9. Project Summary: Cover the following: (1) Definition of a technical challenge to sustainability; (2) Development of an innovative design approach with technical merit to address the challenge; (3) Discussion of how the challenge and proposed design relate to sustainability including people, prosperity, and the planet; (4) Description of strategy for measuring results, evaluation and demonstration; and (5) Description of how P3 concepts will be used as an educational tool at the university, such as by incorporation into the community and/or the institutions curriculum.
    10. Supplemental Keywords: Without duplicating terms already used in the text of the abstract, list keywords to assist database searchers in finding your research. A complete set of keywords is very important. A list of suggested keywords may be found at: http://www.epa.gov/ncer/rfa/forms.
    11. The Funding Opportunity Number (see IV.B.9.b.) must be placed in the upper right side of the header of the Abstract page.
  5. Research Plan and References
    1. Research Plan (10 pages)

      The description of the research plan must provide the following information:

      1. P3 Project Description: Address the peer review criteria (see Section V, Application Review Information). Structure the description using the peer review criteria as subheadings:
        • Challenge Definition;
        • Innovation and Technical Merit;
        • Relationship of Challenge to Sustainability;
        • Measurable Results (outputs/outcomes), Evaluation Method, and Demonstration Strategy; and
        • Integration of P3 Concepts as an Educational Tool.
      2. Project Schedule. Show significant steps and milestones for the project. Clearly depict the projects duration, and include key milestones and project tasks from research to design to development to demonstration. Indicate anticipated role and tasks of each team member or department represented. Also, indicate anticipated interactions with any and all partners (see b. below), if applicable.

        This description must not exceed ten (10) consecutively numbered (bottom center), 8.5x11-inch pages of single-spaced, standard 12-point type with 1-inch margins. While these guidelines establish the minimum type size requirements, applicants are advised that readability is of paramount importance and should take precedence in selection of an appropriate font for use in the proposal.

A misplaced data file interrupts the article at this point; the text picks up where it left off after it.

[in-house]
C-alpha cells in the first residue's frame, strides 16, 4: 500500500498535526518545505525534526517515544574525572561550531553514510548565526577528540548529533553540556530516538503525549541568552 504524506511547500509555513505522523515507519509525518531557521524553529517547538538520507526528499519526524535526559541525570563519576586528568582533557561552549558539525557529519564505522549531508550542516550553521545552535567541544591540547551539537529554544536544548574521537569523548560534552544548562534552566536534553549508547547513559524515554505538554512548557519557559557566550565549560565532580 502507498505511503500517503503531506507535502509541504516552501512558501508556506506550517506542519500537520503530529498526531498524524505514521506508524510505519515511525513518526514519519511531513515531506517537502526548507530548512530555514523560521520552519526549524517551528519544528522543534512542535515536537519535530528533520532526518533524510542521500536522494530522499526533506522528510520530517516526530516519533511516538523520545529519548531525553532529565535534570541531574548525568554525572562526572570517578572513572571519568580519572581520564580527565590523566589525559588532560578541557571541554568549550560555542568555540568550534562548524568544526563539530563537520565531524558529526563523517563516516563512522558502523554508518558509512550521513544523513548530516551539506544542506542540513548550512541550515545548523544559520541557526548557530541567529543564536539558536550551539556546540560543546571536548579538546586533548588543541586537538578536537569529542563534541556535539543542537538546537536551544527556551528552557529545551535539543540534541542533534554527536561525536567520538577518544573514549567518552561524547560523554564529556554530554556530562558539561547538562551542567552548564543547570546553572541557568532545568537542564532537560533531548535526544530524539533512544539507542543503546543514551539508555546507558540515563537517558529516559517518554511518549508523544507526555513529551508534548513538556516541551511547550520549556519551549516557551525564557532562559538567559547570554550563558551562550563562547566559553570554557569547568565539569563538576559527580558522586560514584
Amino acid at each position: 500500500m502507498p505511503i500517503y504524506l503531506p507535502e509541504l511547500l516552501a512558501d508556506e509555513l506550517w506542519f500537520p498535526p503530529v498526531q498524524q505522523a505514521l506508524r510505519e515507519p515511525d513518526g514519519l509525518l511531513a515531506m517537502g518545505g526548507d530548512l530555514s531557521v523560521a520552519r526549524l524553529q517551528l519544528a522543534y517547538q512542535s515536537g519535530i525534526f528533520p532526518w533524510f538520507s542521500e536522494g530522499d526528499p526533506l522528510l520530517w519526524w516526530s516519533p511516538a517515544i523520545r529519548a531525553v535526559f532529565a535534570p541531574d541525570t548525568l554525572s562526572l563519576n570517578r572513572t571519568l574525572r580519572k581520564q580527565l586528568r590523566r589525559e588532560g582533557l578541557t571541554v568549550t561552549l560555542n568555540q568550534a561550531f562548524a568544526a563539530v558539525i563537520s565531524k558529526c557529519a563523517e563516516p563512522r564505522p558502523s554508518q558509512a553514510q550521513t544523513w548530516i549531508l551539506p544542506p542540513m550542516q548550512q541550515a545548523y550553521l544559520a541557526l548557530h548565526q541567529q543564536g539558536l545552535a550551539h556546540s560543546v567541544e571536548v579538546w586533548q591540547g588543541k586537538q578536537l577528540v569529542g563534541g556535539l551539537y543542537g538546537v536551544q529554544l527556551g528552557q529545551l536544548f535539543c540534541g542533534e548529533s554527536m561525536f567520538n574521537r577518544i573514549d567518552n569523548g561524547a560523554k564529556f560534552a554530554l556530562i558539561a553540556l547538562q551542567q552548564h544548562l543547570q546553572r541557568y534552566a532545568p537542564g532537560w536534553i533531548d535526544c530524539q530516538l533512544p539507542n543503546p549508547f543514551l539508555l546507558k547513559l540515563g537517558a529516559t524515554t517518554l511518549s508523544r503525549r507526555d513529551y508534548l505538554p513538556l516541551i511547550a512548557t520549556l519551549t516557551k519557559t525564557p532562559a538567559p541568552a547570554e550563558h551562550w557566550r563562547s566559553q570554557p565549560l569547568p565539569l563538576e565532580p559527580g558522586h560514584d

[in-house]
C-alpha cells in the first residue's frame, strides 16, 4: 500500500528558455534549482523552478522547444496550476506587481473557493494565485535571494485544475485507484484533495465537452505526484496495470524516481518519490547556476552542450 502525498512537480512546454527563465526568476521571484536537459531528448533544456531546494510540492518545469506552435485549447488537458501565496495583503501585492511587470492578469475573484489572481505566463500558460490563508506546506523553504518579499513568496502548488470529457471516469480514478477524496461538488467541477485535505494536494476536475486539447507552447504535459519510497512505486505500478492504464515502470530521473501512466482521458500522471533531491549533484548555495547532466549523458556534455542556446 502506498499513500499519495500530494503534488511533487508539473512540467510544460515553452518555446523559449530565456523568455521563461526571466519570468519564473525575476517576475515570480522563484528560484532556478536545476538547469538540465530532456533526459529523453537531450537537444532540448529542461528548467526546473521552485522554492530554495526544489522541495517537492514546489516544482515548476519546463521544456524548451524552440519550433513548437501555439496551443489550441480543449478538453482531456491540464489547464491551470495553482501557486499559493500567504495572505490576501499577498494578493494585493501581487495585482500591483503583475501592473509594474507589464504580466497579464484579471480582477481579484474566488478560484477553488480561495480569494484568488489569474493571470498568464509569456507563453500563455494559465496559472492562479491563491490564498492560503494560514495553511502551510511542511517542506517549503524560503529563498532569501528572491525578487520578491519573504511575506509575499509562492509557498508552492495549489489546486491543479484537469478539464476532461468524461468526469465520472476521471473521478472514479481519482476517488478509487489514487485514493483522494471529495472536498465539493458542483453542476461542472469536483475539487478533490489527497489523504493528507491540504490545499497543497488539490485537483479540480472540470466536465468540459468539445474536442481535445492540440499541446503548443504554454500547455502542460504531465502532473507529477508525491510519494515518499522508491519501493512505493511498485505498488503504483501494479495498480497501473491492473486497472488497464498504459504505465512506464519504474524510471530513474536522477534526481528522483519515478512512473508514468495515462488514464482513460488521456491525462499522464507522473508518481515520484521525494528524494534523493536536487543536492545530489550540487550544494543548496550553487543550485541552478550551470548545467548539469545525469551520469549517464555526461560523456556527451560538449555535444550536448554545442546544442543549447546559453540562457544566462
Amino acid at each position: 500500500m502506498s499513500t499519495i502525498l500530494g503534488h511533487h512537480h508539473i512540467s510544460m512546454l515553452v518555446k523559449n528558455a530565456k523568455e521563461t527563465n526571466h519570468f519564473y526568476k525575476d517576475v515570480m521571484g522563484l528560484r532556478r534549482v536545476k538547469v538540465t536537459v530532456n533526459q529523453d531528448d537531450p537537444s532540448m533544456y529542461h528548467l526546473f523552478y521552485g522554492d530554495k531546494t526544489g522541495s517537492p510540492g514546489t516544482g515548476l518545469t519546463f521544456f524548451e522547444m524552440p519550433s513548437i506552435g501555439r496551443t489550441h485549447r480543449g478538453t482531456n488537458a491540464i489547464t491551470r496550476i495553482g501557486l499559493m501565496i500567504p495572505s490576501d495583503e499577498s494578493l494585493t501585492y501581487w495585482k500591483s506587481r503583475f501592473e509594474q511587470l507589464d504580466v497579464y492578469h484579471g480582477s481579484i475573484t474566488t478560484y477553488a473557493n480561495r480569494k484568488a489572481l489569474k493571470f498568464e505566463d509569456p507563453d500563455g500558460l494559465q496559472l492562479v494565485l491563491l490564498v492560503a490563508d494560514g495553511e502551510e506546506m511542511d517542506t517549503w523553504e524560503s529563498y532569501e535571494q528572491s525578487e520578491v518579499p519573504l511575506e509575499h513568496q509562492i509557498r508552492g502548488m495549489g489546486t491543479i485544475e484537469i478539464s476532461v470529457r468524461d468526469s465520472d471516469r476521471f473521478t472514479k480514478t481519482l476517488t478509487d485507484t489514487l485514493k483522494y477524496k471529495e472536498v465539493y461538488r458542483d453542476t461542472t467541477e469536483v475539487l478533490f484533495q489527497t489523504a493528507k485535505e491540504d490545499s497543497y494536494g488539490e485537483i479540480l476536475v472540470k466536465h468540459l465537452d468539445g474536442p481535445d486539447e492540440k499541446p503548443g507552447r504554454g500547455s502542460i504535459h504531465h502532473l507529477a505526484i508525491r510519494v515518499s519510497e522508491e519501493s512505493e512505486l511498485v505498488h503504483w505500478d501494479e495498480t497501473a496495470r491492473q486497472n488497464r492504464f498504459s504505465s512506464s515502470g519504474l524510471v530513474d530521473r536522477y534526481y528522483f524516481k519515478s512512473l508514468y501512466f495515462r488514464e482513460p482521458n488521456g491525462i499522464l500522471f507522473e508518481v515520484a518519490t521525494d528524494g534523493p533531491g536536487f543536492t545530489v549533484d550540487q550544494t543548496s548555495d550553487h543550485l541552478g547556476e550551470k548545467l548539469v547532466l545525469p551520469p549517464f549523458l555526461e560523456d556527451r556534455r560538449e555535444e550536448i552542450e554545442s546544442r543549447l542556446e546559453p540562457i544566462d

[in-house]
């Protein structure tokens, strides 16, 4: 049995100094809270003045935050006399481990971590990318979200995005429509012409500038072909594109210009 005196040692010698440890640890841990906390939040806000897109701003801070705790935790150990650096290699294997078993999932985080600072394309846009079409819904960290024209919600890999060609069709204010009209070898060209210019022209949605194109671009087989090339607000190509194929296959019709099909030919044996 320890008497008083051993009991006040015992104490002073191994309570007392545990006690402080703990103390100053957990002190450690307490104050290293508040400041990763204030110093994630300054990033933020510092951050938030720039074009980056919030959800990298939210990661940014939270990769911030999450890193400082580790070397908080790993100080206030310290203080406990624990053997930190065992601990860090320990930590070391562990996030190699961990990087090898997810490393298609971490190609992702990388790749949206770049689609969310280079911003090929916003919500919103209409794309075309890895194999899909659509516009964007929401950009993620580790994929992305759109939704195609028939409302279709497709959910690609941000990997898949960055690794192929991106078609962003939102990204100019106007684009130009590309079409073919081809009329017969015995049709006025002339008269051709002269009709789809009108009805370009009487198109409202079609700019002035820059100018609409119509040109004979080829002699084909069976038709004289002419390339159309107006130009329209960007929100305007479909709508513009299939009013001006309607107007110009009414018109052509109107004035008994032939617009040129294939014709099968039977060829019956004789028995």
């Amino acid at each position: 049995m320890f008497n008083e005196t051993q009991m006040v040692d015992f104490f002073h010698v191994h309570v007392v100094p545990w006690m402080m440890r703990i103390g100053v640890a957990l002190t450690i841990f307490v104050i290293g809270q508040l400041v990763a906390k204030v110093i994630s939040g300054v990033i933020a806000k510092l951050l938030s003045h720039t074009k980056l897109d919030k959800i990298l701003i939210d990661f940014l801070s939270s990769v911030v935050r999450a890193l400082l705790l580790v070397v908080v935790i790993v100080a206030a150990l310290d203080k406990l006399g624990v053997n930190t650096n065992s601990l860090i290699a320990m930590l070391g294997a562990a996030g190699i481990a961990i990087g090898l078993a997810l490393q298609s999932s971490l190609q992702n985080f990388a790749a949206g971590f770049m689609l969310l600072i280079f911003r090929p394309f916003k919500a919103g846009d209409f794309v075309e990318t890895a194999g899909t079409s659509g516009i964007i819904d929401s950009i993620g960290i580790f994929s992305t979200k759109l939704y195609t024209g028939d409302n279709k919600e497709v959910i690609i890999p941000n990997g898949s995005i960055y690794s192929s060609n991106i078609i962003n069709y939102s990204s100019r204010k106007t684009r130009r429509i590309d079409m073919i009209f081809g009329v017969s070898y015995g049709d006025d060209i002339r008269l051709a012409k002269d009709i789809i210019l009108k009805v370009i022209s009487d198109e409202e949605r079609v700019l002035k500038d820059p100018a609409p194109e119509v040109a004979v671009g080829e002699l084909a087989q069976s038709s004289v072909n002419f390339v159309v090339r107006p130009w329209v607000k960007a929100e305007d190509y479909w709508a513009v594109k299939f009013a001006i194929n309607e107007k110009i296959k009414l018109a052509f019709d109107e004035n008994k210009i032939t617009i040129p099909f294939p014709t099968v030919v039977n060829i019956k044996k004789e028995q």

2. Partnerships (if applicable): [Note: This description does not count toward the ten (10) page limit for the Research Plan.]

      Partnerships are strongly encouraged and will be particularly important for the demonstration strategies. While formal partnerships need not be established prior to submitting the proposal, indicate any and all anticipated partnerships including the type of partner (educational institution, industry and/or NGOs), matching contributions (funding and/or in-kind) provided by the partner, and the nature of the partnership. Formal letters of understanding or commitment from any and all partners should be submitted in support of the application, when available and appropriate and will be considered letters of intent/support as described in Section IV.B.5.d.(1) below.

    3. References [Note: These do not count toward the ten (10) page limit for the Research Plan.]
    4. Important Attachments:
      1. Please see Section IV.B.9.a. on letters of intent/letters of support for more details on these attachments. Any letters exceeding one brief paragraph are considered part of the Research Plan and therefore contribute to the 10-page limit for the Research Plan.
      2. Appendices, including drawings or preliminary data, may be included but must remain within the 10-page limit for the Research Plan.
  6. Budget and Budget Justification
    1. Budget

      Prepare a budget table using the guidance and form found at http://www.epa.gov/ncer/rfa/forms. The budget categories are also indicated in the following Budget Justification section (IV.B.6.b.) Note: For electronic submissions, the budget table should be attached to the Project Narrative Attachment Form electronic file [see Section IV.E.2.c.(4)]. Any project containing subawards or subcontracts that constitute more than 40% of the total direct cost of the application will be subject to special review. Additional justification for use of these must be provided, discussing the need for the subaward/subcontract to accomplish the objectives of the research project.

      Please note that institutional cost-sharing is not required. However, if cost-sharing is proposed, a brief statement concerning cost-sharing should be added to the budget justification, and estimated dollar amounts must be included in the appropriate categories in the budget table.